5.0 here, which would classify my as a slightly scared non-arachnophobe, even though I typically kill spiders on sight. Preferably using non-touchy/squashy methods like flushing them down the drain with boiling water. (I love animals, I refuse to eat them or generally hurt them, spiders and wasps are the exception though… with wasps the feeling’s mutual, with spiders it’s entirely irrational on my part.)

    Are you sure this scale is calibrated right?

  9. Saganite, a haunter of demons says

    I guess there is some arachnophobia there for me, after all, then. Minor, perhaps, but unlike for spiders, I don’t feel the need to squash or remove wasps at all. I was stung as a kid a few times, but ever since I stopped attacking them, they don’t bother me at all. I even let them crawl on my skin to more closely observe them. :-)
    Spiders, meanwhile, I don’t run away from, but I’d be kind of repulsed to let them touch me. I either catch them with a glass and sheet of paper to release them outside or I catch them in tissue paper and drop them down the toilet…
    That difference in treating two similarly harmless, non-aggressive sorts of animals would seem to show I have an irrational fear, albeit manageable, of spiders, but not wasps.

  10. beardymcviking says

    I didn’t do the test because I assumed there would be pictures of spiders, and even pictures make me intensely uncomfortable.

    On the other hand, I’ll often come across red backed spiders while cleaning up in the shed, and that’s ok as long as I’ve got gloves on.

  11. taraskan says

    Like others here, I didn’t even click on the test when it was originally posted because I thought there would be gratuitous photos of spiders. Reading these comments told me it was safe to take, and I scored 27.

    So yeah, text-only spider updates para mi por favor.

  12. Matrim says


    With wasps it really depends on the species. Mud daubers are really chill and almost never sting unless you try to grab them or something. Bald faced hornets, on the other hand, will sting with almost no provocation.

  13. Muz says

    I find it difficult to answer those questions because it’s completely size dependent. If the critter is smaller than 50 cents, legs and all, I really don’t care that much. Even of dangerous ones like redbacks. Bigger than that and they start to prod some nerve and must be avoided/dealt with.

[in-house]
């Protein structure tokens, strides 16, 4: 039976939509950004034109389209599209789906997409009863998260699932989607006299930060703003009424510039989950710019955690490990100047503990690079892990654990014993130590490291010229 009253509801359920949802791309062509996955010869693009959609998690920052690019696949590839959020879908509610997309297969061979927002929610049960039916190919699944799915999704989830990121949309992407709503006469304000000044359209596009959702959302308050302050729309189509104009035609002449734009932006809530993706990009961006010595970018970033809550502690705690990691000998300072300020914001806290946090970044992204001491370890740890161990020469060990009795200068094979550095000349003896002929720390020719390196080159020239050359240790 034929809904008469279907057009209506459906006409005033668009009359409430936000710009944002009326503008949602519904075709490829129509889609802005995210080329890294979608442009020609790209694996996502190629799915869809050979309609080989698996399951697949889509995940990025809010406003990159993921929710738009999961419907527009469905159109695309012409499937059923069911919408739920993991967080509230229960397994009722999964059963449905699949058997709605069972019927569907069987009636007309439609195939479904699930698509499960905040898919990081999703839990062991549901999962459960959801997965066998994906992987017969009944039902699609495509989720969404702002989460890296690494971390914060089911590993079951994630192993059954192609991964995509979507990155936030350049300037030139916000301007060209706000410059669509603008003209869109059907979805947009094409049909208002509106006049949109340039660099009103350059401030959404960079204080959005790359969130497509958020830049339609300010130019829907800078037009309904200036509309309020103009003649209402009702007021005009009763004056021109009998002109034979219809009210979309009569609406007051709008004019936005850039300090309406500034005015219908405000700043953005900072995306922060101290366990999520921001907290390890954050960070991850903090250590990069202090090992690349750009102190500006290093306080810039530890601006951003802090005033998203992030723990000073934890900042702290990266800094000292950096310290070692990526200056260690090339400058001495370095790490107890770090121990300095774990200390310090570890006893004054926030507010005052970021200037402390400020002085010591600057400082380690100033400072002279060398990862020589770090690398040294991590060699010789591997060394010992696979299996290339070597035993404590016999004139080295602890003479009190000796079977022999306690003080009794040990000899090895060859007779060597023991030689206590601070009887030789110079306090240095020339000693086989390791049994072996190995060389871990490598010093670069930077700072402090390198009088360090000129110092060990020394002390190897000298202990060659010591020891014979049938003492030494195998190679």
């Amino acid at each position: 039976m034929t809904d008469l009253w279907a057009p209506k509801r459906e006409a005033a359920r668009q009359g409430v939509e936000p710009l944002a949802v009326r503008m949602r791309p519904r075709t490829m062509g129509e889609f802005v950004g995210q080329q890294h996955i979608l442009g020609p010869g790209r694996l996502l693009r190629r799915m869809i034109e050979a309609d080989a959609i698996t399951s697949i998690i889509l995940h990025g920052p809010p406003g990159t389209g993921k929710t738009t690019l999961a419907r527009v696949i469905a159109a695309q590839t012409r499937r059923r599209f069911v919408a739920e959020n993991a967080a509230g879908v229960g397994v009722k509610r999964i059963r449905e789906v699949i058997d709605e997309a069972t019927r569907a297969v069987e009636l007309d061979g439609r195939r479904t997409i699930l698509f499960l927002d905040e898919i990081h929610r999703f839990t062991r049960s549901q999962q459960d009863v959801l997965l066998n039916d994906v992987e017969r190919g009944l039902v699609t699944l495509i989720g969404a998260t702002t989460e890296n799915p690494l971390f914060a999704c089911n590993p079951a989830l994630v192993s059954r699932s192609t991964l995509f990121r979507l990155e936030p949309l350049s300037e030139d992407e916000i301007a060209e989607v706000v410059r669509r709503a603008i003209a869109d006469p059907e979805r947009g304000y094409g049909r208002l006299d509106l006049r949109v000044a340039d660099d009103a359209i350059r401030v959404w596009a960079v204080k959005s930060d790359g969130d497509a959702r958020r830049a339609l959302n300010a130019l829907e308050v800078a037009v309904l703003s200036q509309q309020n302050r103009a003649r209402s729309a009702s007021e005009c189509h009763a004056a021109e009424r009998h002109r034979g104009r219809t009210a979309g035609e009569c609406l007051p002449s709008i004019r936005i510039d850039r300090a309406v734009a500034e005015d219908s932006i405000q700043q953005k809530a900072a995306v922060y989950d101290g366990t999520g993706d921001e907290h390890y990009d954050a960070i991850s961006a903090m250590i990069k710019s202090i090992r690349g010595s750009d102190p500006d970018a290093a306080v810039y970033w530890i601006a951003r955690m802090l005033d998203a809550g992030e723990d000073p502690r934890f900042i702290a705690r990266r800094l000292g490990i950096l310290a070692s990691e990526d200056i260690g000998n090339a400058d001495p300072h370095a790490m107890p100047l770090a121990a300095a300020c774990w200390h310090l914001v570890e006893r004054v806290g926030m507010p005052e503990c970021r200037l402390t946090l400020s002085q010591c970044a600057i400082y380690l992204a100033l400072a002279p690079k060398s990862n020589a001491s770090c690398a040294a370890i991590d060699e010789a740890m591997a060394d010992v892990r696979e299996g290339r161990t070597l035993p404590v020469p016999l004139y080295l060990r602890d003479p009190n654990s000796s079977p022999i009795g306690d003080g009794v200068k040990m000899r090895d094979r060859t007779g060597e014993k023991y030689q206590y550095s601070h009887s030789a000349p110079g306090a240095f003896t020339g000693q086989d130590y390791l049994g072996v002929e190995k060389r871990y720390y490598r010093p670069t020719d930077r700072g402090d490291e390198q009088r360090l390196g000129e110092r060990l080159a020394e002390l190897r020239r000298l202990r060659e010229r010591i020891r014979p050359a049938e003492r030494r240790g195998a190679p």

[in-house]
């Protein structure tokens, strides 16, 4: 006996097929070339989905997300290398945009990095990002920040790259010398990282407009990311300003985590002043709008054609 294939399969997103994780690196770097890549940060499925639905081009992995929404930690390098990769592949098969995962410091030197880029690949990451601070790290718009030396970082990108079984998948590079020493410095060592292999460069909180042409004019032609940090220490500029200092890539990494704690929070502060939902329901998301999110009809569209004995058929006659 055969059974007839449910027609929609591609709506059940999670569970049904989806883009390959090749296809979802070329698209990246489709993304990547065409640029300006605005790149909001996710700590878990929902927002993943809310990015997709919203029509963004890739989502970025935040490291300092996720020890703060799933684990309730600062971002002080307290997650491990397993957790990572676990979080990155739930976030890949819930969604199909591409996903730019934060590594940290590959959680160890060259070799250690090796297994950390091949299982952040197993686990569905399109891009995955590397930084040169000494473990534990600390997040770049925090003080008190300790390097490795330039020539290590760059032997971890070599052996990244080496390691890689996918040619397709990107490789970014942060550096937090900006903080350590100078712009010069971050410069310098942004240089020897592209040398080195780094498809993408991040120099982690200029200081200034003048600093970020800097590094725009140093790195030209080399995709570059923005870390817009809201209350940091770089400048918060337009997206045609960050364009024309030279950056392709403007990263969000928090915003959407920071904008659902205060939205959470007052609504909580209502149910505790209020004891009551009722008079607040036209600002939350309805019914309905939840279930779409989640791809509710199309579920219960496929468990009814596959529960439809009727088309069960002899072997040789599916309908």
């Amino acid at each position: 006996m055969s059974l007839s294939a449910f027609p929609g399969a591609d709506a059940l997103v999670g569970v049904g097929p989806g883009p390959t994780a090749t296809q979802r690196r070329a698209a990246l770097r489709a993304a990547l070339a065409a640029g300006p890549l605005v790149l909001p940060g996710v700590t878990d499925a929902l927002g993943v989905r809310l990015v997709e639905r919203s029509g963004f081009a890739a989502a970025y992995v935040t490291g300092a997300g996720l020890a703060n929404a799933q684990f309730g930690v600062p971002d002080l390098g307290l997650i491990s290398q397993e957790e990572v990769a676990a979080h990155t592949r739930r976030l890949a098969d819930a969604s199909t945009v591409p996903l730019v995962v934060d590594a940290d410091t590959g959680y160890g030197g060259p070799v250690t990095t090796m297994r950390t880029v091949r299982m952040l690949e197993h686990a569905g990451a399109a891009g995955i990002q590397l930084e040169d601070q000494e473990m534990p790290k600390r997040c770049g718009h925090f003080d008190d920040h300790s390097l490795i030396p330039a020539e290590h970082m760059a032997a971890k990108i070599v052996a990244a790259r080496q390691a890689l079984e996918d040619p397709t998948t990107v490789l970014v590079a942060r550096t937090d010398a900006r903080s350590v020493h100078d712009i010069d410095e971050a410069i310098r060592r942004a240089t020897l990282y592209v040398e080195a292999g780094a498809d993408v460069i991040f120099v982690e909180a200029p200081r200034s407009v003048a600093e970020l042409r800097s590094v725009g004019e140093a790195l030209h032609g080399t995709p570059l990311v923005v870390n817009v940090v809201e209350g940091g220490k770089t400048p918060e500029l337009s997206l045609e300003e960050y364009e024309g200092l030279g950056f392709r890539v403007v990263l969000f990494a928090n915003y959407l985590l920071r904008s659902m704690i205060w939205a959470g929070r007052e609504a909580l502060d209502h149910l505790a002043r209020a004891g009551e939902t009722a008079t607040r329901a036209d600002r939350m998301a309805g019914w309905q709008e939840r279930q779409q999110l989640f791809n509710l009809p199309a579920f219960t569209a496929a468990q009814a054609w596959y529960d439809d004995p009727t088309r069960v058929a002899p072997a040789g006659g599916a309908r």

No other bugs do this either. It seems very related to the octoped body shape (as well as size). I had an object lesson in this once; I was playing computer game ages back (called Thief, if you’re wondering). First person 3d, atmospheric affair. On one level if you took this old lift down a mine I knew there was a big bug living there about 2 feet/half a meter long. It was dark down there so I could only see its body and I assumed it was a big beetle. So long as I thought this I would just run around it, tease it into attacking me and get out the way etc. I wasn’t terribly worried about it. Then I let it chase me into a lit corridor where I could see it was a giant spider! AAAARGHHHHH. Couldn’t go near it or that area again for a while.
    Before I knew and could see it had eight legs I was fine.

  14. angela78 says

    @8 Crip Dyke
    Judging from what I read in your answers, your reading and understanding skills are zero.
    I didn’t write you should get detailed information beforehand.
    I didn’t write PZ didn’t provide the info in this post.
    I did write that, after completing the poll, you get a meaningless number. Knowing that I scored 2, or 35645275, or pi, is totally irrelevant if you don’t provide the min-max values. According to your smartass reasoning, the poll should not even provide that number…
    Almost every online poll goes like this:
    * Hi, take this poll: